If the two houses are opposed it may mean a real deadlock. Then again, a one seat majority is pretty vulnerable, so progress might not be impossible. There are accusations, too, that the electronic voting machines which Berlusconi installed are producing suspicious results (although I haven't seen any specific allegations yet).

The turnout was 87%, apparently. I'm stunned.


#33 ::: Greg London ::: (view all by) ::: April 11, 2006, 01:03 AM:

It's not really true that the only form of redress left if votes aren't counted correctly is violent overthrow.

Agreed. It's just that the thing everyone learns in American history is the American Revolution, the shot heard round the world, the minutemen, the well regulated militia being necessary to the security of a free State, the right of the People to keep and bear arms shall not be infringed, and so on. It gets to the point that one wonders how conscious the effort is to ingrain in our psyche that the only solution for any problem is force. And for some reason, this seems to be getting translated of late into brute force, beligerent force, applied sloppily in shotgun pattern with eyes closed. And more specifically, the ones who generally forward this notion and advocate it the most strongly, often seem to be the least likely to have ever had to kill someone in combat or seen their friends die in combat by their side.

To quote Lt. Gen. Gregory Newbold, the third American General to call for Rumsfeld's resignation, the decision to invade Iraq "was done with a casualness and swagger that are the special province of those who have never had to execute these missions or bury the results."

(Maj. Gen. Paul D. Eaton and Gen. Anthony C. Zinni being the first two to call for Rumsfeld's head on a stick.)

#34 ::: Randolph Fritz ::: (view all by) ::: April 11, 2006, 01:33 AM:

Hey, it's making it into the public consciousness. This is great! Now, how to push it along and into action... Dare we hope for other substantive electoral reforms alongside technical improvements?

"How much more will the people of the United States put up with before there's some sort of violent rebellion against those in power?" Depends what you define as violent rebellion; you could say that some violent rebellions have already taken place. I see no indication that the US public is up for more than small-group violence, however; terrorism, in other words. Let's not wish for that.

#35 ::: TomB ::: (view all by) ::: April 11, 2006, 01:40 AM:

For an article on a technical subject, it's unusually good. Short, even.

The striking difference between the slots and the voting machines, which hasn't been mentioned yet in this discussion (I think), is that the State of Nevada obviously doesn't trust the casino operators. All of the rules in the article safeguard the public from being defrauded by crooked slots.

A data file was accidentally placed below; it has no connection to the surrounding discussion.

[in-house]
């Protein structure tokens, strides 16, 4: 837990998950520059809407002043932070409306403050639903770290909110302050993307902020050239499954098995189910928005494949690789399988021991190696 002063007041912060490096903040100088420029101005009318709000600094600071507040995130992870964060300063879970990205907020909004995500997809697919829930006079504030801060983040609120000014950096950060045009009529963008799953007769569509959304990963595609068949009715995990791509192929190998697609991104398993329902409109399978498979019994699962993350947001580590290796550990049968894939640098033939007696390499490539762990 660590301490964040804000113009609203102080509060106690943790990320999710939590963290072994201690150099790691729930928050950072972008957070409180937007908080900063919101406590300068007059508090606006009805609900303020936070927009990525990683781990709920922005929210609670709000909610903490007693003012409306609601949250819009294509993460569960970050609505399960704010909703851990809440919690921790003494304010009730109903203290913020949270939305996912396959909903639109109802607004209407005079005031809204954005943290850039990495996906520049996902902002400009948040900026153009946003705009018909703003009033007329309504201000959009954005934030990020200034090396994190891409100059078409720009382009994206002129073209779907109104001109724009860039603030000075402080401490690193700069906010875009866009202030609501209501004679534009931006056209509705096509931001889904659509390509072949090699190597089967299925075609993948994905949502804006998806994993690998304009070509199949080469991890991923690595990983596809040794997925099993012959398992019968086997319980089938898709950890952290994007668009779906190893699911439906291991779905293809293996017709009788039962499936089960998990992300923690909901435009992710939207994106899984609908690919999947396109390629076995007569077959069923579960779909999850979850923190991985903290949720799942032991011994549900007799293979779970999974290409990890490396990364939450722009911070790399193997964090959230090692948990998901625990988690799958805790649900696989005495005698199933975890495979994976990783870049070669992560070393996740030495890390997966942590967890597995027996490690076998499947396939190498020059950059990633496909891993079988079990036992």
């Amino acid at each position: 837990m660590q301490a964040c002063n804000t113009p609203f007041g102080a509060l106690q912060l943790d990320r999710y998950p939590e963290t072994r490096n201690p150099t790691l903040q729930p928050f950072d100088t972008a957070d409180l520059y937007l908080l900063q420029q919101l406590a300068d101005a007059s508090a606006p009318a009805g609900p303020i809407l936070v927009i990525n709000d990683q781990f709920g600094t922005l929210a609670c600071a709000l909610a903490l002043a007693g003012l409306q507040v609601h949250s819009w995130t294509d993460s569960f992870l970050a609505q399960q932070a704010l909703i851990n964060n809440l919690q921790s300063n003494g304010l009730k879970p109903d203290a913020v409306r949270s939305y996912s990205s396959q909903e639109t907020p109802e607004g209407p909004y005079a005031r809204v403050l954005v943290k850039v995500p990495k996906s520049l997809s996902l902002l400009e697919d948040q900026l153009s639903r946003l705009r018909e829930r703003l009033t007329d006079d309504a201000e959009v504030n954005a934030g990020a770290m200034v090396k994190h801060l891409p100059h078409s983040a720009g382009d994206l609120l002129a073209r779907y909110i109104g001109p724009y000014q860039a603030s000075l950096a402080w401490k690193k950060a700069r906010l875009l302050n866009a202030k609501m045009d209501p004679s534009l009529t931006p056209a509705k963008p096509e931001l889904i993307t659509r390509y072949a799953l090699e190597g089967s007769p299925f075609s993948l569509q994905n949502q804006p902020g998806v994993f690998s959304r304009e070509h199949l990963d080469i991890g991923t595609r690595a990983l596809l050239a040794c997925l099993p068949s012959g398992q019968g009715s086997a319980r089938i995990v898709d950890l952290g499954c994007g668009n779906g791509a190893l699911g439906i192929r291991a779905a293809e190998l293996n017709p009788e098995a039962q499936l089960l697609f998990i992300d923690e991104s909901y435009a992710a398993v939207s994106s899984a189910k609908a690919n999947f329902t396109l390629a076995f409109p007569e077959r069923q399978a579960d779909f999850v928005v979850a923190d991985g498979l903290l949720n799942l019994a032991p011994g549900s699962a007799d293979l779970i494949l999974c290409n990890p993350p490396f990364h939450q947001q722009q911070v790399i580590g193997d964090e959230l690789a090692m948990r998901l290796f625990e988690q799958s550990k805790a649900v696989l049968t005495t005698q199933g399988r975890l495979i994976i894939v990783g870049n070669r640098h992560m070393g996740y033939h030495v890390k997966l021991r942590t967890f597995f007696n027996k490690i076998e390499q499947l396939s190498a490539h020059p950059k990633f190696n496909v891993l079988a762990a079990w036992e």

Trying to have similar protections for voting machines poses the question of what organization could do it. My feeling is that we could trust the monitor's integrity, or their ability to do the job, but not both at the same time. In other words, this argues for a decentralized solution, with multiple monitors auditing the elections and each other. All we have to do is make sure we don't enact any misguided national standards and allow a corrupt and unaccountable private corporation to establish a monopoly. Oops.

#36 ::: Greg London ::: (view all by) ::: April 11, 2006, 01:41 AM:

Dare we hope for other substantive electoral reforms alongside technical improvements?

Hm, Diebold replaced with trusted voting machines, and the electoral college replaced with the Condorcet method?

Dare to dream, I say.

#37 ::: Jesurgislac ::: (view all by) ::: April 11, 2006, 08:07 AM:

Historically, there have been lots of cases where democracy has been established or reestablished without violence. Two examples: the democratic reforms in Britain over the course of the 19th century

You need to study British history in more detail if you think that the democratic reforms were accomplished without violence: from the Reform Riots (and some conservative responses) to the Manhood Suffrage Riots, and yes, I'd include the Swing Riots and the Rebecca Riots: though not directly concerned with suffrage, they were a violent response to unjust laws from those with no other means whatsoever of protesting. Historically, the century of reform that established universal suffrage in the UK, from 1832 to 1929, was begun in violence and continued with the threat of violence, though ultimately it was accomplished without revolution, by democratic vote in Parliament.